I had a csection due to few complication and after i kept my fever of 102 for about 37 hours in the hospital. my body was too hot and the baby was getting too toasty next to my skin so lactation nurse and I didnt have all the time to fiddle with breastfeeding. Day 2 my baby girl lost 5 percent of her body weight and i was asked to supplement her w/ formula milk. I used my finger and medical dropper to feed her ( didnt want bottle nipple to become her feeding method) Since i came home i ve been constantly trying to breastfeed but she gets real fussy when i get her into "football" position to latch on to my breast. Ive been using electric breast pump to stimulate my nipples and noticed i havnt made much progress on making more breast milk.. my breast got hard and heavy but i only produce about 1.2 fl oz from both breast combined.. i REALLLLLY dont want to give up now.. i get teary just sitting here stressing about this.. why is it soo hard... what can i do to help my baby to latch on??? and am i producing enough? will i start getting more??
Question answered by KyLuMum
Don't worry! It will get better, you just need to relax and get some good advice. You may want to have a lactation consultant come to your home (it is really worth it). In the meantime:
You say your breasts are hard - which means you are engorged and should be able to pump more milk, so a couple things to help. First take a warm bath, soaking your breasts in warm water or with a heating pad. Massage your breasts gently to loosen up your milk ducts and prepare for pumping. You don't have to do it very hard, just do in little circles to stimulate let-down. You may consider doing this as you pump as well. As you pump take deep breaths and try your best to relax. You need to make sure that the breast shield on your pump fits your nipple correctly - this cuold be why you are not getting much when you pump. I had a problem with this and bought a smaller shield and now get tons of milk when I pump. Follow this link to determine the correct fit:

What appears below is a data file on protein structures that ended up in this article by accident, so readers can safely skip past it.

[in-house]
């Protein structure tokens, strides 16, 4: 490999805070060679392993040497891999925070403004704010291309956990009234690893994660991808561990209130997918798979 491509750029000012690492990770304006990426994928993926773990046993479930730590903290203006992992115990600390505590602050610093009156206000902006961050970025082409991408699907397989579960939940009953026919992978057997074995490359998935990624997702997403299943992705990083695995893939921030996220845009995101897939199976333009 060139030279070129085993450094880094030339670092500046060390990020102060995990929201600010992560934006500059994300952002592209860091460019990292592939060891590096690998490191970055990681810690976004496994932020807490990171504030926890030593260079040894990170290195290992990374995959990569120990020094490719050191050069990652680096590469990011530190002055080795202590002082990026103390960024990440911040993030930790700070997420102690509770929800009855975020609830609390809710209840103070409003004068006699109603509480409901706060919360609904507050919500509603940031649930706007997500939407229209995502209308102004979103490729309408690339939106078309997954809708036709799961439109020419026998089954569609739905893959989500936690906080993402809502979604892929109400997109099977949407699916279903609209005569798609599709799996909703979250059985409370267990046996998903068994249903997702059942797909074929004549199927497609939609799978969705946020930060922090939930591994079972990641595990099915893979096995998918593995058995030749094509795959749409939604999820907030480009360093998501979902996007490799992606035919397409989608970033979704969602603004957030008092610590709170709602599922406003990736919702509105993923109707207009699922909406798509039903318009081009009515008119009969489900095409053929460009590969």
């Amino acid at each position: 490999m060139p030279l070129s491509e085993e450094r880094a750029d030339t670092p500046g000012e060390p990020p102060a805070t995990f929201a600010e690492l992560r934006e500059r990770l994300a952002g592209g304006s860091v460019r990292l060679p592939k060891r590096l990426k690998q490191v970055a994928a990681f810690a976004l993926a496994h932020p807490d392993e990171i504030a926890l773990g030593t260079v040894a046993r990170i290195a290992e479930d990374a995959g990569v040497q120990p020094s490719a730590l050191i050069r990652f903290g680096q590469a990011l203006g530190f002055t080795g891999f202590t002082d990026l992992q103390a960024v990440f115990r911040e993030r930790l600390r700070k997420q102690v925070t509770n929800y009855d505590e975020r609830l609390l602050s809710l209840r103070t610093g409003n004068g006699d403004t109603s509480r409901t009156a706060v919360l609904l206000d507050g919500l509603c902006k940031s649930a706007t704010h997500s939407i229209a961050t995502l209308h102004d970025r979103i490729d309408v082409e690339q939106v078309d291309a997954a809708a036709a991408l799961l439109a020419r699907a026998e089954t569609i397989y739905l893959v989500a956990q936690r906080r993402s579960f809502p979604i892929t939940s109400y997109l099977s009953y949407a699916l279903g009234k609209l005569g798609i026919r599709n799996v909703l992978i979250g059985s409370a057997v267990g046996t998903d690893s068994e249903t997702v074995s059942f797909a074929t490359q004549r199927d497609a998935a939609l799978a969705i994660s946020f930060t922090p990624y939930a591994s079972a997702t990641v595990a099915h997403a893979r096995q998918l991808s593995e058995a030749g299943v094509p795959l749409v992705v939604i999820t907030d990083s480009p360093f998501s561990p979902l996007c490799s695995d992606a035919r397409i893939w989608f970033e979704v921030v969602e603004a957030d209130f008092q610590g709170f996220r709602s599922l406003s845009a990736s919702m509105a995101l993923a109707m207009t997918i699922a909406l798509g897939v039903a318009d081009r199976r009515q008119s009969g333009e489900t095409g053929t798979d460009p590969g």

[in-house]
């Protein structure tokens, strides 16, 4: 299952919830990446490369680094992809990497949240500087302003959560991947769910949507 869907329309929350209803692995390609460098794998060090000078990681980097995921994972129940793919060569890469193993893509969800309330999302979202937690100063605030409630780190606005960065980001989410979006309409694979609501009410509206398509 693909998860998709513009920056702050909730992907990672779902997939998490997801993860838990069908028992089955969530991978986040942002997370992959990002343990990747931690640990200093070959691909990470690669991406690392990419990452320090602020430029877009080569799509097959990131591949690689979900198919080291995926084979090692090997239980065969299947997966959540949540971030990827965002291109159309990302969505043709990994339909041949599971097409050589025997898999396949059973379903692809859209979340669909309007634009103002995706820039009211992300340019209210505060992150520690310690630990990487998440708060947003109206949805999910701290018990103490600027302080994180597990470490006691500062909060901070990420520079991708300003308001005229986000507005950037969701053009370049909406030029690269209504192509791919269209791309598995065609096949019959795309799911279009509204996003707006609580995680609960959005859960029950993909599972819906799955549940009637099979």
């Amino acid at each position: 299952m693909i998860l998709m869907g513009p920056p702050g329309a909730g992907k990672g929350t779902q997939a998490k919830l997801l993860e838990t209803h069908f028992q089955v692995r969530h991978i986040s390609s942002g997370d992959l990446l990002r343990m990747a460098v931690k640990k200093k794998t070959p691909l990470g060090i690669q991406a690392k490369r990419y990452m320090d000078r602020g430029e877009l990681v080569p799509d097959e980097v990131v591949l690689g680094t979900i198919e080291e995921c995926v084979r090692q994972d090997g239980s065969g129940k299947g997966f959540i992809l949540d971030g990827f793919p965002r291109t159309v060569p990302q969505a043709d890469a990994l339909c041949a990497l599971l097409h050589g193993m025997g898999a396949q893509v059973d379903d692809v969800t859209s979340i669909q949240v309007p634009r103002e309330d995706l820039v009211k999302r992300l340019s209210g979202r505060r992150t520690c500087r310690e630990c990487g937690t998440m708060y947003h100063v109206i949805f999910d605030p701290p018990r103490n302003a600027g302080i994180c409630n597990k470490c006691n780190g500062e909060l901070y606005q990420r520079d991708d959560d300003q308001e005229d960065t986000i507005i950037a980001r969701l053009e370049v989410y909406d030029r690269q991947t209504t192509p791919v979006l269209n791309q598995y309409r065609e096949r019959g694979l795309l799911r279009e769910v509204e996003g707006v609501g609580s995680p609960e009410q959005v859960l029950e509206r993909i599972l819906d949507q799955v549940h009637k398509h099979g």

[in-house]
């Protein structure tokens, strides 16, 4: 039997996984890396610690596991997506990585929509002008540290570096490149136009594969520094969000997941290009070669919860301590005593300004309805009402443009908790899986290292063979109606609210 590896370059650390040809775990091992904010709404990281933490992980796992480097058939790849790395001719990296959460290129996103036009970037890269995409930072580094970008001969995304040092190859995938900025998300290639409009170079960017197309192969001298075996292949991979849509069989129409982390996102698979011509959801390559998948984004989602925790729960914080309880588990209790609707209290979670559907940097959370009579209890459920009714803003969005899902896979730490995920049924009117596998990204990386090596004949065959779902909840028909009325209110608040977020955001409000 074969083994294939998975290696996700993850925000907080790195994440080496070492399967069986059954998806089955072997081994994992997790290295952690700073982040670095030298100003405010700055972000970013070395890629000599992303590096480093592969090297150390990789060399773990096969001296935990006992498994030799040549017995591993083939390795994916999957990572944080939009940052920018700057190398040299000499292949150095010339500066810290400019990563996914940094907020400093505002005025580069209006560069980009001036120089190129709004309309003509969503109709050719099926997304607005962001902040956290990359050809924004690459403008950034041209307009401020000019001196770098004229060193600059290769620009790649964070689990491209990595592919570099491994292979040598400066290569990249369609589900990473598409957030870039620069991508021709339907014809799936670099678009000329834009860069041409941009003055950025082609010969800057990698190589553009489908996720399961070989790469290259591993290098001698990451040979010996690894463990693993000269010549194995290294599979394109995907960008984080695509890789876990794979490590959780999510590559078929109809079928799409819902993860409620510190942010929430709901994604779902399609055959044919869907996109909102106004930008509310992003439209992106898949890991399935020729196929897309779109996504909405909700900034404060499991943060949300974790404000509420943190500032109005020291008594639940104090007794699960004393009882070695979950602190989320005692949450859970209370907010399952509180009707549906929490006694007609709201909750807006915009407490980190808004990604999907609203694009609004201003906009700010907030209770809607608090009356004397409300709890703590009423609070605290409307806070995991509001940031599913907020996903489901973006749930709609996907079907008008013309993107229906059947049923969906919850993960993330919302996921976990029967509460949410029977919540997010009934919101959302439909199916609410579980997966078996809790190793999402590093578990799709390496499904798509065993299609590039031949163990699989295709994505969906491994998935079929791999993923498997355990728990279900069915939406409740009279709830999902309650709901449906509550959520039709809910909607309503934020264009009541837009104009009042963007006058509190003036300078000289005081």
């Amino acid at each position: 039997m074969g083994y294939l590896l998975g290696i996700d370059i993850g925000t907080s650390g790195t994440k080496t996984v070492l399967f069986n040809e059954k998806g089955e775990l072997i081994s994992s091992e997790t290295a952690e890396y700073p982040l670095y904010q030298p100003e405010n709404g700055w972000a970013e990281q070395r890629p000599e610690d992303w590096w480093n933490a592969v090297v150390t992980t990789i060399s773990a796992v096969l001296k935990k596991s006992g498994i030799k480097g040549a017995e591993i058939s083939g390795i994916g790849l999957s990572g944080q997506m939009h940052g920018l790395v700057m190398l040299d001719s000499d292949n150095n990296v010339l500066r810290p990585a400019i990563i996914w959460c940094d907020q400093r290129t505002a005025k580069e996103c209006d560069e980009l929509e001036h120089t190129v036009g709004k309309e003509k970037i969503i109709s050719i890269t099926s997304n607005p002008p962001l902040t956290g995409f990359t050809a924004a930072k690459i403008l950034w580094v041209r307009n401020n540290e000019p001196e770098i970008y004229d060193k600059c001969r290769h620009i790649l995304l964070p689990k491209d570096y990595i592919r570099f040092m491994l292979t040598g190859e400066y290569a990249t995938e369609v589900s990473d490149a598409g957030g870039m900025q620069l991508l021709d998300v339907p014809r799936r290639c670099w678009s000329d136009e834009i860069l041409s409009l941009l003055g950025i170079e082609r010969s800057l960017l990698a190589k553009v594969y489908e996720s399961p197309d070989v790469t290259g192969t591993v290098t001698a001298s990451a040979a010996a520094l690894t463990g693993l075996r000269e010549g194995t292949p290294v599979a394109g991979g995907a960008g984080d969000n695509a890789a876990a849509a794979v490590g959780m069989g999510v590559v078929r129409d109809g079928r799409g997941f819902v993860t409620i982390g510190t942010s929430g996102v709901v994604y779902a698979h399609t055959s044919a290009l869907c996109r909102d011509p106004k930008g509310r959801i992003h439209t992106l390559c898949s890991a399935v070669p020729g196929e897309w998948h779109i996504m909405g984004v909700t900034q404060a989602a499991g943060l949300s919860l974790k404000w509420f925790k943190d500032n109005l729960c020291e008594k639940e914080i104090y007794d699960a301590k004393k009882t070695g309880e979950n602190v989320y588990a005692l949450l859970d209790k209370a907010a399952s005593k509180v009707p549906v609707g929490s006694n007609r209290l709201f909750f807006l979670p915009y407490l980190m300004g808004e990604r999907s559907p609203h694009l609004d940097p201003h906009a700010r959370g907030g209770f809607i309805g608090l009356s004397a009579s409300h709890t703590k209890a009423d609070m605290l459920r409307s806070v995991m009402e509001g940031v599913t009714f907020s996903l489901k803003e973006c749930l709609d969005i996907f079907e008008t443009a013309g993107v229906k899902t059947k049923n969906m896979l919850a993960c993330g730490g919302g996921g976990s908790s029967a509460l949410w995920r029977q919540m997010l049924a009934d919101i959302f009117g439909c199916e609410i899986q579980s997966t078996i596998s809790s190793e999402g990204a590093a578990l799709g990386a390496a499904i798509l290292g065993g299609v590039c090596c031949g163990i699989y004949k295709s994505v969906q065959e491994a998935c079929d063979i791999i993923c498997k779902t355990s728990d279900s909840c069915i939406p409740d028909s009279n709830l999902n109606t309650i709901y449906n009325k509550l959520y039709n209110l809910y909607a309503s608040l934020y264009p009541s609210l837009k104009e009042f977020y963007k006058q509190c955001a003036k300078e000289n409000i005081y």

As to actual breastfeeding - you may want to try laying down or try another nursing position. Some babies hate the football hold - probably because if you are on a couch or something their little legs and feet get all squished up. I would try laying down in bed - my baby loves this position!
If your breasts are engorged, your baby might be having a hard time getting properly latched on because of this. Try expressing a little bit of milk by hand before trying to latch baby - anything - even just massage to soften the breast first is a good idea.
Most of all - don't give up! Breastfeeding is totally natural, that doesn't mean it always comes easily every time though. I breastfed my daughter 10 years ago with no problems whatsoever, and now I have a 3 month old son and had many problems when first BF'ing him after we got home from the hospital. Just try to relax, I know it is stressful - I have been there, but just don't be so hard on yourself. You can do it!
Where can I get the List of Infrastructure,Power & Construction Companies in India?
Question answered by learner of knowledge
IPPs, Developers, Generating Companies
- Power Utilities
- Infrastructure Providers
- Transmission Companies
- Distribution Companies
- Oil & Gas Companies
- Renewable Energy Companies
- Pipeline Companies
- Transport Providers
- Transformer Manufacturers
- EPC Contractors
- Equipment & Machinery Suppliers
- Construction Companies
- Telecom Companies
- Water Companies
- IT companies
- Shipping Companies
- Urban Infrastructure Development Bodies
- members of various Trade Associations like CII, FICCI, ASSOCHAM, PHDCCI, IEEMA, CEAI, TEMA, NASSCOM, FIDIC etc
- Consultants- Technical, Management, Finance, Consulting Engineers etc
- Financial Institutions- NBFCs, DFIs, Indian Banks, Foreign Banks
- Multilateral Funding Agencies
- Housing Finance Companies
- Insurance Companies
- Law Firms
- Service Providers